Review: DesignJot

DesignJot from Allen Communications is marketed as the first iPad app designed to help build better training. It is a project template based on their ANSWER model of analyzing training needs and designing training solutions, and it’s $4.99 on iTunes.

How It Works

The concept is pretty simple. After you’ve created and named a new project, the app takes you to the Analysis section: a series of questions divided up into Audience, Needs, Strengths, Weaknesses, Expertise, and Results (ANSWER). You have the ability to add questions in any category. Each category has a Tips button leading to performance support (through text and video) that explains what should be included in that category.

The Analysis Screen

The first screen you see in the Design section is a flowchart starting with the business goal and behaviors you recorded in the Analysis section. You can add to them here, as well as add instructional strategies that contribute to each behavior. Instructional strategies include Branching Scenario, Single-Path Scenario, Procedures, Game (Classroom), Game (WBT), Role Play, or Custom. Each instructional strategy can be opened to record objectives, activities, and content — including a layout sketch from the built-in sketch program. There’s also a freeform notes area.

The Flowchart View

What I Liked

  • The included sample project and performance support do a decent job of showing how the application should be used, so the learning curve should be quite minimal.
  • Any analysis can be customized by adding questions that may be relevant or deleting questions that aren’t.
  • The sketch tool can help with early conversations with stakeholders about interface design.
  • Most of all, I like that it’s an app. The mere fact that it’s self-contained sets it apart from all of the versionitis-ridden Word docs you might ordinarily use to analyze a project. (Not you, of course. The general “you”. You are always perfectly organized.)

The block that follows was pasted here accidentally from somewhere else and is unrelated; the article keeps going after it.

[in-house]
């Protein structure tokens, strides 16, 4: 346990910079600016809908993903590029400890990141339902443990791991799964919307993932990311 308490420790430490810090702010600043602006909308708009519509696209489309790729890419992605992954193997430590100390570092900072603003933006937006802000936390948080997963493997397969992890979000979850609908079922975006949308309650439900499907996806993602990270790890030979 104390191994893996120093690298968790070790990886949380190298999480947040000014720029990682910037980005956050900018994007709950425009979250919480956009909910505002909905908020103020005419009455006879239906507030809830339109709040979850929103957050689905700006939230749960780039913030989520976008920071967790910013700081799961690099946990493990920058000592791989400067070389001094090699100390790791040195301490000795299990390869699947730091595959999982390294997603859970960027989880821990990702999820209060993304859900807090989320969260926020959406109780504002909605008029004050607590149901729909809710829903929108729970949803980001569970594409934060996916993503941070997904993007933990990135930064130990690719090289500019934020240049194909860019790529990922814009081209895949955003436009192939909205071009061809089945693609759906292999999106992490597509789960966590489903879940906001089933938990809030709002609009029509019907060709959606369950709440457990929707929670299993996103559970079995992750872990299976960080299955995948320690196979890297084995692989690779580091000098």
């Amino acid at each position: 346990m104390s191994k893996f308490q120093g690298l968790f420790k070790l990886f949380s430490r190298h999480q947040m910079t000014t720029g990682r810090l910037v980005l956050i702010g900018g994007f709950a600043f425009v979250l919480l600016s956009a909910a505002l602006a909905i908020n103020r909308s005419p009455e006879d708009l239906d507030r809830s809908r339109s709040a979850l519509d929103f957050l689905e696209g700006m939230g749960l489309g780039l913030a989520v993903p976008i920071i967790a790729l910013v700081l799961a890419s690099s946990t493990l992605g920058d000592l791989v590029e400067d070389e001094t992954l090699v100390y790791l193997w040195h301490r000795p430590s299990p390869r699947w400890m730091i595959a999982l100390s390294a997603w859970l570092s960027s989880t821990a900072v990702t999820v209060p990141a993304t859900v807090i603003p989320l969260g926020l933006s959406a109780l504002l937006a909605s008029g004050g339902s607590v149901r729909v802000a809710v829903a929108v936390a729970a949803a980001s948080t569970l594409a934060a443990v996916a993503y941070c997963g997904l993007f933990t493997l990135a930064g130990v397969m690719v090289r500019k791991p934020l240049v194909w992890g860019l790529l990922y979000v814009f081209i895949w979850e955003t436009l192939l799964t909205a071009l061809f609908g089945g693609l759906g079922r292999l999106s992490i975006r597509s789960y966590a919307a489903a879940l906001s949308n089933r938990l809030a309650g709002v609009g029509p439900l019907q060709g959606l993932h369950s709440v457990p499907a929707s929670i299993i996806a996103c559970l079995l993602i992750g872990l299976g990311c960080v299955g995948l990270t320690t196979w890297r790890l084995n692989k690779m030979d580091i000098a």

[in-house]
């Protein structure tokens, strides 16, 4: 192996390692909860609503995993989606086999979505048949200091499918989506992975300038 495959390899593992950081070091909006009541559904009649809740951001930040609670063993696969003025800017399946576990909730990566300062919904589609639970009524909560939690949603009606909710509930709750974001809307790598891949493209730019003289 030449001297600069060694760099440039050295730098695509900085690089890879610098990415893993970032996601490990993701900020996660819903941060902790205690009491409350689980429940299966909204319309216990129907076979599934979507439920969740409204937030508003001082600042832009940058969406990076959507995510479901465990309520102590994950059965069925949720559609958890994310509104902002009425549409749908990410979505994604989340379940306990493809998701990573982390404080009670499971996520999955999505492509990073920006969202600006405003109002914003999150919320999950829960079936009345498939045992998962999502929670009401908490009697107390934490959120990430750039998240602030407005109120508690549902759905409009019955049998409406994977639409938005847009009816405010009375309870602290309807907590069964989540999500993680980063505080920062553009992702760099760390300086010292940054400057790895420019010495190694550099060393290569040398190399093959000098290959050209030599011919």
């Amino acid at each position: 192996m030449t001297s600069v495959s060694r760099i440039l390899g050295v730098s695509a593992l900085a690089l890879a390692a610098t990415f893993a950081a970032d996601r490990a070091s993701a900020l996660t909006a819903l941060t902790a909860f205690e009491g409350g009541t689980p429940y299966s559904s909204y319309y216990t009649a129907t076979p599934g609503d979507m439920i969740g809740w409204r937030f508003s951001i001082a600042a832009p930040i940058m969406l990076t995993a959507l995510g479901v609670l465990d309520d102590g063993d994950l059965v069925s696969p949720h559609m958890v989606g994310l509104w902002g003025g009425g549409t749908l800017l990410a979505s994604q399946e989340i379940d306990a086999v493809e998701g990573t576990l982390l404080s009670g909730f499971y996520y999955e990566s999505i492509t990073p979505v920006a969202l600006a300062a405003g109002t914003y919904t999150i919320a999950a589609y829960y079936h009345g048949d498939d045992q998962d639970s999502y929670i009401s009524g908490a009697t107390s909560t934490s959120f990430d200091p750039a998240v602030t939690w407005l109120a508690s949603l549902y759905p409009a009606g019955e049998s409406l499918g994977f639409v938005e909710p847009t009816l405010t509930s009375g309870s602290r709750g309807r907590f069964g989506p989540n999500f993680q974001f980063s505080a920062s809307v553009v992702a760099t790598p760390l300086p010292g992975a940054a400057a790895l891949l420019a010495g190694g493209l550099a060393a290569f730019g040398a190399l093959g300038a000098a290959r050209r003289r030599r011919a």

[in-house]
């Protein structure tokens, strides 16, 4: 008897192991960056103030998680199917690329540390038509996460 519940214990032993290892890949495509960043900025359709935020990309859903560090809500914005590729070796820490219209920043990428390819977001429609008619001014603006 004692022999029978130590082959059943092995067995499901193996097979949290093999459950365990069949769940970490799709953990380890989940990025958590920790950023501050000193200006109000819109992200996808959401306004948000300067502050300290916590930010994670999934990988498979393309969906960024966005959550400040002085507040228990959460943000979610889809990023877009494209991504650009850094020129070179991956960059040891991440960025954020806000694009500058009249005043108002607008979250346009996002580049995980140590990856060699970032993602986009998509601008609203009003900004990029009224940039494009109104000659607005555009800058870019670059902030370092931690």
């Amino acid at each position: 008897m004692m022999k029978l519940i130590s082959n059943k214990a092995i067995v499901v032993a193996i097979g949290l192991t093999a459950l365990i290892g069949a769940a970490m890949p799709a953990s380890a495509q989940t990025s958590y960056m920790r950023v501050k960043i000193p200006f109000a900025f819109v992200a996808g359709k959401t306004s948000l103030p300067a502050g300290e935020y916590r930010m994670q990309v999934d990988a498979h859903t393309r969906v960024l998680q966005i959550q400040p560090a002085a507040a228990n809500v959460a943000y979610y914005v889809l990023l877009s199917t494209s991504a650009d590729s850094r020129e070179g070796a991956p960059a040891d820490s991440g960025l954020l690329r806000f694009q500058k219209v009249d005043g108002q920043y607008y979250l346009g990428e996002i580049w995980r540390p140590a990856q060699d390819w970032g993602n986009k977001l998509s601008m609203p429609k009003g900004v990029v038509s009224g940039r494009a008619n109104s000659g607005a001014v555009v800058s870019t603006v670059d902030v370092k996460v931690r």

What I Didn’t Like

  • The app doesn’t have enough customization capability for my taste. While you can add and delete questions, your changes won’t be carried over to the next project, and you can’t reorganize the categories of questions. I don’t have anything against templates per se — we use them in our client work and give them away on our website — but my experience has been that templates change over time, which this app does not allow for.
  • Similarly, if you happen to use a model other than ANSWER, well… this app doesn’t allow for that.
  • While you can export the project as a PDF and email it to your other team members and stakeholders, the PDF output is highly branded by Allen Communications. This makes that feature pretty much unusable by e-learning vendors such as us. But truthfully, the branding probably would have kept me from using the PDF when I was internal ID; it would have looked way too much like my work had actually been done by a vendor.

The Last Word

My feeling is that this app would be more helpful to beginners than experts. But even for us experts, anything that helps us do more analysis is a good thing. And if this app has anything whatsoever that will help you with your job, it’s a bargain at $4.99.

As beginning designers need less scaffolding, though, my sense is that their own templates, created or customized using regular word processing, spreadsheet, presentation, and mindmapping tools, will serve them better. Those instruments won’t have the app-like experience, but with the ability to customize them, designers can make sure they meet the needs of their organizations and reflect their continued learning about instructional design.

Judy Unrein

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